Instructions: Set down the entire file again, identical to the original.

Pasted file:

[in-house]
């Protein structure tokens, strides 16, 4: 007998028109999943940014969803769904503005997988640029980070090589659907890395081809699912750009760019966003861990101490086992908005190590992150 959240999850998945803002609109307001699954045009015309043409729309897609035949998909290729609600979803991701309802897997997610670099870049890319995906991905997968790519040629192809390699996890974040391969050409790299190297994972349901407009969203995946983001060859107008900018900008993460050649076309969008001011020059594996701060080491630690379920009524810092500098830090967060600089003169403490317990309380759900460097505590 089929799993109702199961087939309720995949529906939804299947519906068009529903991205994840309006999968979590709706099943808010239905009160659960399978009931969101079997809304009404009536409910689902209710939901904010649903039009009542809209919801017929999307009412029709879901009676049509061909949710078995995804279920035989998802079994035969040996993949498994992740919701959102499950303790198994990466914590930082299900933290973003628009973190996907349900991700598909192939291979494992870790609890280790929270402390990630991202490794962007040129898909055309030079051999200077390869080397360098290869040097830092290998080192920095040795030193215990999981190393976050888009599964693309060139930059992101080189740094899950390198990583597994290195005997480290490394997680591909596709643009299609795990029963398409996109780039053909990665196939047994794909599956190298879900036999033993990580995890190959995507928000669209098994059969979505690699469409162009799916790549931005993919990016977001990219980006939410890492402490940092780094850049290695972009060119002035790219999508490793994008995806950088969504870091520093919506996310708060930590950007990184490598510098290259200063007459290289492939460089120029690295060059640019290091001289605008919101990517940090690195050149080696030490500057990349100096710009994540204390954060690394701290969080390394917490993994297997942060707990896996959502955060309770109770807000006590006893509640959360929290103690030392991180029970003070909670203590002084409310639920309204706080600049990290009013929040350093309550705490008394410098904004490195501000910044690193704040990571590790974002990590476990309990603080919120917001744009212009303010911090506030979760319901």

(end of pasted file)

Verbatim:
[in-house]
């Protein structure tokens, strides 16, 4: 007998028109999943940014969803769904503005997988640029980070090589659907890395081809699912750009760019966003861990101490086992908005190590992150 959240999850998945803002609109307001699954045009015309043409729309897609035949998909290729609600979803991701309802897997997610670099870049890319995906991905997968790519040629192809390699996890974040391969050409790299190297994972349901407009969203995946983001060859107008900018900008993460050649076309969008001011020059594996701060080491630690379920009524810092500098830090967060600089003169403490317990309380759900460097505590 089929799993109702199961087939309720995949529906939804299947519906068009529903991205994840309006999968979590709706099943808010239905009160659960399978009931969101079997809304009404009536409910689902209710939901904010649903039009009542809209919801017929999307009412029709879901009676049509061909949710078995995804279920035989998802079994035969040996993949498994992740919701959102499950303790198994990466914590930082299900933290973003628009973190996907349900991700598909192939291979494992870790609890280790929270402390990630991202490794962007040129898909055309030079051999200077390869080397360098290869040097830092290998080192920095040795030193215990999981190393976050888009599964693309060139930059992101080189740094899950390198990583597994290195005997480290490394997680591909596709643009299609795990029963398409996109780039053909990665196939047994794909599956190298879900036999033993990580995890190959995507928000669209098994059969979505690699469409162009799916790549931005993919990016977001990219980006939410890492402490940092780094850049290695972009060119002035790219999508490793994008995806950088969504870091520093919506996310708060930590950007990184490598510098290259200063007459290289492939460089120029690295060059640019290091001289605008919101990517940090690195050149080696030490500057990349100096710009994540204390954060690394701290969080390394917490993994297997942060707990896996959502955060309770109770807000006590006893509640959360929290103690030392991180029970003070909670203590002084409310639920309204706080600049990290009013929040350093309550705490008394410098904004490195501000910044690193704040990571590790974002990590476990309990603080919120917001744009212009303010911090506030979760319901």